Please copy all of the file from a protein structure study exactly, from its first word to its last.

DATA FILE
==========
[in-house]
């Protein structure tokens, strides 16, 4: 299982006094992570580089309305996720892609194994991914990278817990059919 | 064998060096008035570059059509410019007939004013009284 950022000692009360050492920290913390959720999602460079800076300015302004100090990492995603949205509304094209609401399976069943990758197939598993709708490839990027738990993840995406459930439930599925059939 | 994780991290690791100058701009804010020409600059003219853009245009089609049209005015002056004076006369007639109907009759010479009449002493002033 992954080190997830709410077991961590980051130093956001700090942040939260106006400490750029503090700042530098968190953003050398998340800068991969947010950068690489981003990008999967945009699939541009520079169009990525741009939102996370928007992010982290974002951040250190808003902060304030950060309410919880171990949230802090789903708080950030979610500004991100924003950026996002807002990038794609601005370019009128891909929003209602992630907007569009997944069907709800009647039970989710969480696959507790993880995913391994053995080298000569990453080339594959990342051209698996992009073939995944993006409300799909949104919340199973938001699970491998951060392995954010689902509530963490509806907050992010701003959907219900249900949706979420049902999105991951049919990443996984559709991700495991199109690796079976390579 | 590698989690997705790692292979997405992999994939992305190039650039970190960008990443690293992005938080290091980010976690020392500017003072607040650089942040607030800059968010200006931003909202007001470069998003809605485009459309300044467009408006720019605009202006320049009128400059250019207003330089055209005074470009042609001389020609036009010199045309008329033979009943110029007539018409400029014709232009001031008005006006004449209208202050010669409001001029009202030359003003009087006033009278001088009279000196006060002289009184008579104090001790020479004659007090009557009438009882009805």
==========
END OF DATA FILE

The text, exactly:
[in-house]
């Protein structure tokens, strides 16, 4: 299982006094992570580089309305996720892609194994991914990278817990059919 | 064998060096008035570059059509410019007939004013009284 950022000692009360050492920290913390959720999602460079800076300015302004100090990492995603949205509304094209609401399976069943990758197939598993709708490839990027738990993840995406459930439930599925059939 | 994780991290690791100058701009804010020409600059003219853009245009089609049209005015002056004076006369007639109907009759010479009449002493002033 992954080190997830709410077991961590980051130093956001700090942040939260106006400490750029503090700042530098968190953003050398998340800068991969947010950068690489981003990008999967945009699939541009520079169009990525741009939102996370928007992010982290974002951040250190808003902060304030950060309410919880171990949230802090789903708080950030979610500004991100924003950026996002807002990038794609601005370019009128891909929003209602992630907007569009997944069907709800009647039970989710969480696959507790993880995913391994053995080298000569990453080339594959990342051209698996992009073939995944993006409300799909949104919340199973938001699970491998951060392995954010689902509530963490509806907050992010701003959907219900249900949706979420049902999105991951049919990443996984559709991700495991199109690796079976390579 | 590698989690997705790692292979997405992999994939992305190039650039970190960008990443690293992005938080290091980010976690020392500017003072607040650089942040607030800059968010200006931003909202007001470069998003809605485009459309300044467009408006720019605009202006320049009128400059250019207003330089055209005074470009042609001389020609036009010199045309008329033979009943110029007539018409400029014709232009001031008005006006004449209208202050010669409001001029009202030359003003009087006033009278001088009279000196006060002289009184008579104090001790020479004659007090009557009438009882009805």